A press release of CIPRA: “The conversion of the Alpine Convention into an extended Alpine region, the Alpine macro-region, must now be strengthened. The values acquired by means of this unique international treaty must be applied as a minimum standard to the protection and sustainable development of an extended Alpine region. … A new solidarity is needed between the actors in the Alpine arc and the metropolitan areas in the regions surrounding the Alps”  .
Johannes Hahn, EU commissioner for Regional Policy: “The Alpine regions have a long experience of working together, and they have some of the best established and mature administrations in Europe. They are well-placed to run any new form of co-operation themselves. There is no need to give a formal role to the European Commission”  .
Trends, which shape the Macro-Regional Process
The need to balance the ecology in turbulent times
The continuous need to balance the fragile eco-systems of the Alps is and has been one of the strongest motifs for regional cooperation and integration. The current global systemic crisis is actually a period of big turbulences (political instability, economic insecurity, climatic turbulences) and thus intensifies the need to balance. So in the world, which emerges from the crisis, it’s not enough to rely on existing processes, but we see a necessity for completely new methods and solutions originating from an intensified awareness.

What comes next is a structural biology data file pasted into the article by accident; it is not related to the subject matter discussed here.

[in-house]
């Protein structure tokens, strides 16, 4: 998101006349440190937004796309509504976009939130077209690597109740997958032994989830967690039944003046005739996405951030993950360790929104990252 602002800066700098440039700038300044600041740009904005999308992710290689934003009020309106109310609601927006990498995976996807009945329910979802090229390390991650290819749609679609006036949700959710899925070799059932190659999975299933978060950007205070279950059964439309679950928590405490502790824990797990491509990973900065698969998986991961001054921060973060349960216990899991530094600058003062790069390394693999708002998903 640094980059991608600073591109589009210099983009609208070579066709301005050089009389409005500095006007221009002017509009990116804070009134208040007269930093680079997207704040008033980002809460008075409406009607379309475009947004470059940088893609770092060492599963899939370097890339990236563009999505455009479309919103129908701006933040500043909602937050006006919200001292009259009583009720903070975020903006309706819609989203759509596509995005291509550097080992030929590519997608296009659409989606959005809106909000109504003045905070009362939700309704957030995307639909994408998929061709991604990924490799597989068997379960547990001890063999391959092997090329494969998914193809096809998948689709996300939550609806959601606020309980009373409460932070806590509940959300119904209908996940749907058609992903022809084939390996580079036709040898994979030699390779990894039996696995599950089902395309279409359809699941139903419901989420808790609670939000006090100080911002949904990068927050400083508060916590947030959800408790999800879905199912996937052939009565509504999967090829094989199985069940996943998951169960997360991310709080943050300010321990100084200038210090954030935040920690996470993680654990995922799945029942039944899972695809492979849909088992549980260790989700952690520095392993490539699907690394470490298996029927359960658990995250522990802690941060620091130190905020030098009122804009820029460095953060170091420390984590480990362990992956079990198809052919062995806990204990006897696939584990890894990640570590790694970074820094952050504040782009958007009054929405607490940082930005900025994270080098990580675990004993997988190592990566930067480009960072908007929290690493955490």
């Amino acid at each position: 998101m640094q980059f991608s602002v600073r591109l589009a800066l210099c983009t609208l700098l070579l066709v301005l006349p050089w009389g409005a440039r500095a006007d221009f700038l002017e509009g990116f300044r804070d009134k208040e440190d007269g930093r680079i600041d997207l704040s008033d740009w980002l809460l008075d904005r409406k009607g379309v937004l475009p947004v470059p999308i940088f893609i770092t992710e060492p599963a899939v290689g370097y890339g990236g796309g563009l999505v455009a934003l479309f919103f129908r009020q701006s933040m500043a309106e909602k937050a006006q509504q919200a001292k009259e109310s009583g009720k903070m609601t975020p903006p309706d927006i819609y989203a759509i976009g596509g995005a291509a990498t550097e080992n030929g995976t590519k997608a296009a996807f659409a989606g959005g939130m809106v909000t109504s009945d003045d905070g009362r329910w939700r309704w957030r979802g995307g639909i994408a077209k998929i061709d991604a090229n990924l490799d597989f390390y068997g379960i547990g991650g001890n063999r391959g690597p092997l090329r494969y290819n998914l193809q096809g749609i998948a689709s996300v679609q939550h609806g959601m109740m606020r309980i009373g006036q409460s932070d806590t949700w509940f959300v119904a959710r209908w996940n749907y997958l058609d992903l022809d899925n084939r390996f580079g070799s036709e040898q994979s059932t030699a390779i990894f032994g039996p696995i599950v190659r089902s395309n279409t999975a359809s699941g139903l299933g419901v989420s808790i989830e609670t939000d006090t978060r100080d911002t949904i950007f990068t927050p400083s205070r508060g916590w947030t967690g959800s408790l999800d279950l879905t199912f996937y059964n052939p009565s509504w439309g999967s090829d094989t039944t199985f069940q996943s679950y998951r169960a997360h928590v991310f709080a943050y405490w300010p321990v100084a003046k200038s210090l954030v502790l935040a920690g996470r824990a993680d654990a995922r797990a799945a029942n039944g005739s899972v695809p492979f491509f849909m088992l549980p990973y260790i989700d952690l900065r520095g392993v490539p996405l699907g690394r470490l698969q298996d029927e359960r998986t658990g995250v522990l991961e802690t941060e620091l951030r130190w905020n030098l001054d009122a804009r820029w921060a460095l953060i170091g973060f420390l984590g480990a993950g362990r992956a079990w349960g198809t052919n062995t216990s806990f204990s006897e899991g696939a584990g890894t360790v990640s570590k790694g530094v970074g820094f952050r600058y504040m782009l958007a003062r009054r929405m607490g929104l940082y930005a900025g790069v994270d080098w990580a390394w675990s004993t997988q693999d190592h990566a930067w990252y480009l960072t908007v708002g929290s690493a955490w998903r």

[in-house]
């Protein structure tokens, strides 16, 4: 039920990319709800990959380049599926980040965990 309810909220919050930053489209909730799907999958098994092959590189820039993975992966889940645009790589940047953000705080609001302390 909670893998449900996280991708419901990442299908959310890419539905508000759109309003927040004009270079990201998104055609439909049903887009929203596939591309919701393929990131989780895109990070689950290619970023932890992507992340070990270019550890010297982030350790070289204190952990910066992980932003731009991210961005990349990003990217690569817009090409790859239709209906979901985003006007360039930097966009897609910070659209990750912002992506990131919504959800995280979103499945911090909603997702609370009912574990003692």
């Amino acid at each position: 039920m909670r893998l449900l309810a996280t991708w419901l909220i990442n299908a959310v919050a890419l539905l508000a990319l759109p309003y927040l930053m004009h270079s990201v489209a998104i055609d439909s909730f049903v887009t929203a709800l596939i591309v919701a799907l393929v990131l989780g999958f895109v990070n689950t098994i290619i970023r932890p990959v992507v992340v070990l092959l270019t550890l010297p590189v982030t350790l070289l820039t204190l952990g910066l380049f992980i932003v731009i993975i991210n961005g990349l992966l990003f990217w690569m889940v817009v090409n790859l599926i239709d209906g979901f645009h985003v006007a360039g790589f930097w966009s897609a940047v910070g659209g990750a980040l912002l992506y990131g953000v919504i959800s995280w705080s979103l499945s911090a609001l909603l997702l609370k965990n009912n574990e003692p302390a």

The alpine arc is shaped by its history
1919 saw the dismantling of the Habsburg empire  , which originated from the Habsburg in Switzerland, expanded to more regions of the alpine arc (Baden-Württemberg, Vorarlberg, Tirol, Slovenia, Lombardia, Franche-Compté)  , moved its center to Austria after the Swiss had liberated themselves, built the eastern European power Austria-Hungaria and provided most of the German emperors from the end of the Staufer up to the end of the Reich. In 1919 Südtirol was given to Italy by the treaty of Saint-Germain.